Flow at work is an enjoyable peak experience that happens when an employee feels completely engrossed in a challenging project or activity. Not surprisingly, this kind of experience means great returns from employees in terms of performance and productivity. Unfortunately for most, it is not a permanent experience, and instead varies considerable on a daily, weekly and monthly basis. Earlier research suggests that flow starts out high, dips, and then increases again, within any given day. This research sought to determine whether this was the case and also explore what the possible predictors of optimal and decreased flow may be.
The typical workplace has many different personality types: Happy employees, charismatic employees, ambitious employees, egotistical employees, and many others. But have you ever thought much about employees who fear death? It’s not the kind of personality trait that you’d think has relevance in the workplace, but new research by Sliter, Sinclair, Yuan, and Mohr (2014) has shown that death anxiety has important implications on employee success.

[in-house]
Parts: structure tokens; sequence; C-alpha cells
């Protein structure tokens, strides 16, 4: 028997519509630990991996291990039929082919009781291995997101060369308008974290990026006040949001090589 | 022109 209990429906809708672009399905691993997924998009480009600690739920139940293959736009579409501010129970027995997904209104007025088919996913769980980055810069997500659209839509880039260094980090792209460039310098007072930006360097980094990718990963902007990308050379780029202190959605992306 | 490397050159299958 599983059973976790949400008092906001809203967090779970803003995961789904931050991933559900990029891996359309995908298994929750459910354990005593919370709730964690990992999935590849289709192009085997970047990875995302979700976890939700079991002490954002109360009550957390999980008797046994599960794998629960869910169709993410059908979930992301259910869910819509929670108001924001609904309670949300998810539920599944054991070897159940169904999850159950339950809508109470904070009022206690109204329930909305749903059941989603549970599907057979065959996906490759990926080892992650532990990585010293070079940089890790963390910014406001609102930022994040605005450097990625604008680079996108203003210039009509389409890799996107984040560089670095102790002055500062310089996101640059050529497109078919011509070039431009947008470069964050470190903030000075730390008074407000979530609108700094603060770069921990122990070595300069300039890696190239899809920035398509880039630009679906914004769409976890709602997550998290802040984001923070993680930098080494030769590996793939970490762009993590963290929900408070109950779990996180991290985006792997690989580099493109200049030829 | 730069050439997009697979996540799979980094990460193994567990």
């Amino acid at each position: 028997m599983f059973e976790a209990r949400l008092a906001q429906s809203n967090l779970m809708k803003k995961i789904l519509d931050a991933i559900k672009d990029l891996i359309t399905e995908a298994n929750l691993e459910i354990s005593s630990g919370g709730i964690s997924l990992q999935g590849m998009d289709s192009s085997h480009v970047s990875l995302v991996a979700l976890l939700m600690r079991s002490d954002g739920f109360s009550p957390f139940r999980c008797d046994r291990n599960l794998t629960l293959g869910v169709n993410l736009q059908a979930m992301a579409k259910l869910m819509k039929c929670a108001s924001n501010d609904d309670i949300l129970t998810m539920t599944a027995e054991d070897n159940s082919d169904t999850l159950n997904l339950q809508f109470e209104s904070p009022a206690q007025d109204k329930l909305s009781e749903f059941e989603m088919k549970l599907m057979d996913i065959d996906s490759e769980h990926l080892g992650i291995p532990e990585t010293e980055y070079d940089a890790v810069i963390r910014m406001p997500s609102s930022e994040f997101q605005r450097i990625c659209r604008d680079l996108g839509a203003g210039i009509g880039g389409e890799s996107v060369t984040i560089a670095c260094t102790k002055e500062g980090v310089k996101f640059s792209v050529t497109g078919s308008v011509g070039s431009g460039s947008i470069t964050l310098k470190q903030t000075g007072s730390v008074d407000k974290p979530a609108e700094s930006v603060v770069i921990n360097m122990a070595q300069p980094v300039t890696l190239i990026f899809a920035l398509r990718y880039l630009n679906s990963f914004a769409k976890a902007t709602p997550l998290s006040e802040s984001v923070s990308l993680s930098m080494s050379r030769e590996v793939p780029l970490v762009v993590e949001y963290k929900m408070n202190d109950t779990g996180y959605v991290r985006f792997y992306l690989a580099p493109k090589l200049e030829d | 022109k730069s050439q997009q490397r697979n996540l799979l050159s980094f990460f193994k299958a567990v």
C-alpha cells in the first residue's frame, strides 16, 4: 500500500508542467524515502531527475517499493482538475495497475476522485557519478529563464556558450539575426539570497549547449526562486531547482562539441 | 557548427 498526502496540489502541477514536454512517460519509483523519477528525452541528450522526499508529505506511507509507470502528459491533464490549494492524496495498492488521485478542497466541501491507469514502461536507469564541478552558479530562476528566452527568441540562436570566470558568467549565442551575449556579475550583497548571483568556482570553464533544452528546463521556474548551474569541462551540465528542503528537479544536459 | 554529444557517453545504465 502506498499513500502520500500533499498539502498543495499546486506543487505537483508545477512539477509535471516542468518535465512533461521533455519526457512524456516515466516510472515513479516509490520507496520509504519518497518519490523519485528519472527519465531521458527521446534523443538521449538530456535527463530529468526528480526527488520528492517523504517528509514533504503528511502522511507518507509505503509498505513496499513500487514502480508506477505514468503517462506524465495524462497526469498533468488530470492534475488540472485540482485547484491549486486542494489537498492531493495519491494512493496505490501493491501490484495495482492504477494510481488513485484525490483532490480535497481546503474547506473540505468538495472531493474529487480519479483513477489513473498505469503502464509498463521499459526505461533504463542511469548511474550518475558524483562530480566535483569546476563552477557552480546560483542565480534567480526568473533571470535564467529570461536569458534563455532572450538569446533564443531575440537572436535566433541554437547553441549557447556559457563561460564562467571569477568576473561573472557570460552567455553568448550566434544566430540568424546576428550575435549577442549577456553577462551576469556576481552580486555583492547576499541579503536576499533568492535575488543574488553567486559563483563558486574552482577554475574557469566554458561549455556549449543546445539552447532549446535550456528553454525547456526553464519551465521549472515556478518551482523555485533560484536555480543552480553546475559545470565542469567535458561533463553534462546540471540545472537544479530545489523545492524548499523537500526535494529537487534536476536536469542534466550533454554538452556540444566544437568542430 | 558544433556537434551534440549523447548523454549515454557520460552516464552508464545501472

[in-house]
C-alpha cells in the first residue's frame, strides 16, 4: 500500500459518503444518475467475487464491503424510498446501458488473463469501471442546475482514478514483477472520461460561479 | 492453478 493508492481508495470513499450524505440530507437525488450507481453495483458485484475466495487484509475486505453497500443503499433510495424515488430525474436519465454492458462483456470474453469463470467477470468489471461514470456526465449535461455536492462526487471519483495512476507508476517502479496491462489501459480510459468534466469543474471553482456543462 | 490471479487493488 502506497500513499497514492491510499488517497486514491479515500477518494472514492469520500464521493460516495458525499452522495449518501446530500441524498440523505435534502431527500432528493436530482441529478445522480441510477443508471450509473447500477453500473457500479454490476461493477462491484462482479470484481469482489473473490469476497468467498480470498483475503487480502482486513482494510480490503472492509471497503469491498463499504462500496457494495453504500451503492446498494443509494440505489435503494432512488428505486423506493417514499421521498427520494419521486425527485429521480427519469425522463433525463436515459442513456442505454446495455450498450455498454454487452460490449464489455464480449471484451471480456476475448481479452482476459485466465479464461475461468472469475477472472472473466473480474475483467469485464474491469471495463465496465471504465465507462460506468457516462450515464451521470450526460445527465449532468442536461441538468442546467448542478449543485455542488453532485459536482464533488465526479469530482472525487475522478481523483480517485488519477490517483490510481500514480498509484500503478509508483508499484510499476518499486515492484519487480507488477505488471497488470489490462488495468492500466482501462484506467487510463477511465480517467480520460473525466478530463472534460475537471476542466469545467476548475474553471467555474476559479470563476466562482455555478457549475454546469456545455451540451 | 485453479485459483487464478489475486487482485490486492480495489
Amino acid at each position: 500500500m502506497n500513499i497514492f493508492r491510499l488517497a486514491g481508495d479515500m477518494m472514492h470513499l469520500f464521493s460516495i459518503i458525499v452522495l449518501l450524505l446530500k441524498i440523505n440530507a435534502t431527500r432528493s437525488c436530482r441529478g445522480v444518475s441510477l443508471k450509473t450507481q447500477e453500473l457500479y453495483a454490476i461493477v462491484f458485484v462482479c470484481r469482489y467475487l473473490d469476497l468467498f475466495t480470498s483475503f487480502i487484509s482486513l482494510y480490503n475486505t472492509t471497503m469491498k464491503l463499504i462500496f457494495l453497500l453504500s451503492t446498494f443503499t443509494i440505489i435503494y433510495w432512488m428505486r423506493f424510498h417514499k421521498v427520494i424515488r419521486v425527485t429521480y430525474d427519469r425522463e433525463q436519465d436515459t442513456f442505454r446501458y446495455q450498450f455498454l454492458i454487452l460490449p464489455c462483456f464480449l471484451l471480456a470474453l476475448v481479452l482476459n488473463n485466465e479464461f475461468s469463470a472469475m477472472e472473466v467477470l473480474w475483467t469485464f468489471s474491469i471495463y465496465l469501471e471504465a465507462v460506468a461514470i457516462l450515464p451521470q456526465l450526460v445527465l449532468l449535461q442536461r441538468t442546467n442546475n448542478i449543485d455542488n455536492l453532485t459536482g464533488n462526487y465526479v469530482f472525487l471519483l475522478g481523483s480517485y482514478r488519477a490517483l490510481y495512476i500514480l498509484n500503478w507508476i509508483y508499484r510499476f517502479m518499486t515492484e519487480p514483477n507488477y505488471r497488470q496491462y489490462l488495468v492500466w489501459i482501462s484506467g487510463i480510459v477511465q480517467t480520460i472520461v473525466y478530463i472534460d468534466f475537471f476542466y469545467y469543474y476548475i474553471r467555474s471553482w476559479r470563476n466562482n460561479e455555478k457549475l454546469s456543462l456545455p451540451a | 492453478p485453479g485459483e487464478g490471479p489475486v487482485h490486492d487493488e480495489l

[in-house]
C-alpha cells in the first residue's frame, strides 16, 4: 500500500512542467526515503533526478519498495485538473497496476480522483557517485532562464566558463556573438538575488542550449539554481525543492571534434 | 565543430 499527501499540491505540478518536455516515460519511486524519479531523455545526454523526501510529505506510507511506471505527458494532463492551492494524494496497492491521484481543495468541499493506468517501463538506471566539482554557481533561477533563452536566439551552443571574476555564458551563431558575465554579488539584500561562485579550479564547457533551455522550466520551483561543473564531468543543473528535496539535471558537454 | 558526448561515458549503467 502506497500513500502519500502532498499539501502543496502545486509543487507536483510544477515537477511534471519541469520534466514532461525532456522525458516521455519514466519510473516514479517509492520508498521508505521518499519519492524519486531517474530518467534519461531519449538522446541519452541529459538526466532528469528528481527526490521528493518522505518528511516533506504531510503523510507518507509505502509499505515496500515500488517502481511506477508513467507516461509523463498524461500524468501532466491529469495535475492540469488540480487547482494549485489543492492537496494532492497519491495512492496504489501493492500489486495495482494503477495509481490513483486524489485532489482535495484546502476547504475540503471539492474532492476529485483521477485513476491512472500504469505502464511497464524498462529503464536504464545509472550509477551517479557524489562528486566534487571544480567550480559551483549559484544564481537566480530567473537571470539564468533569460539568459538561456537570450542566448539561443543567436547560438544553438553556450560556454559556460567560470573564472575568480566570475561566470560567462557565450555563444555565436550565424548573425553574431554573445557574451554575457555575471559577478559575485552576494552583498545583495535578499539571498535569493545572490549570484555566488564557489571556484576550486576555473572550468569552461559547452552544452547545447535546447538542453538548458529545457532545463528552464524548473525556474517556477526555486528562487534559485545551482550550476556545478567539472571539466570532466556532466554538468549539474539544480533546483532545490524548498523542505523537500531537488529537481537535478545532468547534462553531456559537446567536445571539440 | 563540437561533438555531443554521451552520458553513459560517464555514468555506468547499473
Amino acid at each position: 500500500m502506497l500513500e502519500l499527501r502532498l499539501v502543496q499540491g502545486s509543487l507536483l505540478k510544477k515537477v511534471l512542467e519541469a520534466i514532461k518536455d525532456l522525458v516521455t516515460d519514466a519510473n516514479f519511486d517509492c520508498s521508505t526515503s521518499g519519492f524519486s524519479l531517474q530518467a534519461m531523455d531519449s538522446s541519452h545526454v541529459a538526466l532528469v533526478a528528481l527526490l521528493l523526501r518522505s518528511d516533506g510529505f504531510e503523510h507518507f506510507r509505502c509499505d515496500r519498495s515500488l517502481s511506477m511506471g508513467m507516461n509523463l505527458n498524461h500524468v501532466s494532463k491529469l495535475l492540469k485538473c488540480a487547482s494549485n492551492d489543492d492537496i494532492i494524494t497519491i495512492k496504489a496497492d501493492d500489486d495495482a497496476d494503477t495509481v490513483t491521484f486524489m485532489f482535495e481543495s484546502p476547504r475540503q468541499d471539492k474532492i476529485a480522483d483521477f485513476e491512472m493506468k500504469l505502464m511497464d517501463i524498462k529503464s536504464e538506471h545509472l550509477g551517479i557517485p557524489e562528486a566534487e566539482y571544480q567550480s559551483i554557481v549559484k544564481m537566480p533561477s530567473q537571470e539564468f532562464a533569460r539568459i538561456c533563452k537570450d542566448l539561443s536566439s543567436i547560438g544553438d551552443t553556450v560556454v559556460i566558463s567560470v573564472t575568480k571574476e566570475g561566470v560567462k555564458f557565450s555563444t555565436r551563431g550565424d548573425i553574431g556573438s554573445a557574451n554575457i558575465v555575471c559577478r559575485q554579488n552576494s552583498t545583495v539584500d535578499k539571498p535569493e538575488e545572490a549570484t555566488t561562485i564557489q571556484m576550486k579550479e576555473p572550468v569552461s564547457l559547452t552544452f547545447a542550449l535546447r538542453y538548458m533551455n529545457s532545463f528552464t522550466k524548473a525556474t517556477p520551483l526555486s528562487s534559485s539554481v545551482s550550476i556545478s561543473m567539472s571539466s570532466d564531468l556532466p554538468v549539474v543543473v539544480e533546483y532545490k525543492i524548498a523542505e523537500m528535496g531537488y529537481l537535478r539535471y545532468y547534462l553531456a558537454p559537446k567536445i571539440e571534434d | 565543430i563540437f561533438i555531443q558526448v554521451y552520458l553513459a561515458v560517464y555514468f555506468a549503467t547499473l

Have you ever felt frustrated by an inability to stop thinking about work, even when you’re not on the clock?
All these worries and stress after-hours may actually hinder our ability to function at work. Failing to mentally disengage from work (also known as psychological detachment from work) is related to exhaustion, one of the key signs of burnout.
In a new study, titled “Exhaustion and lack of psychological detachment from work during off-job time: Moderator effects of time pressure and leisure experiences,” researcher Sabine Sonnetag and her colleagues investigated this link.
Job titles serve important functions in organizations. They help with job categorization, communicate qualifications, and facilitate the development of initial trust in team collaboration.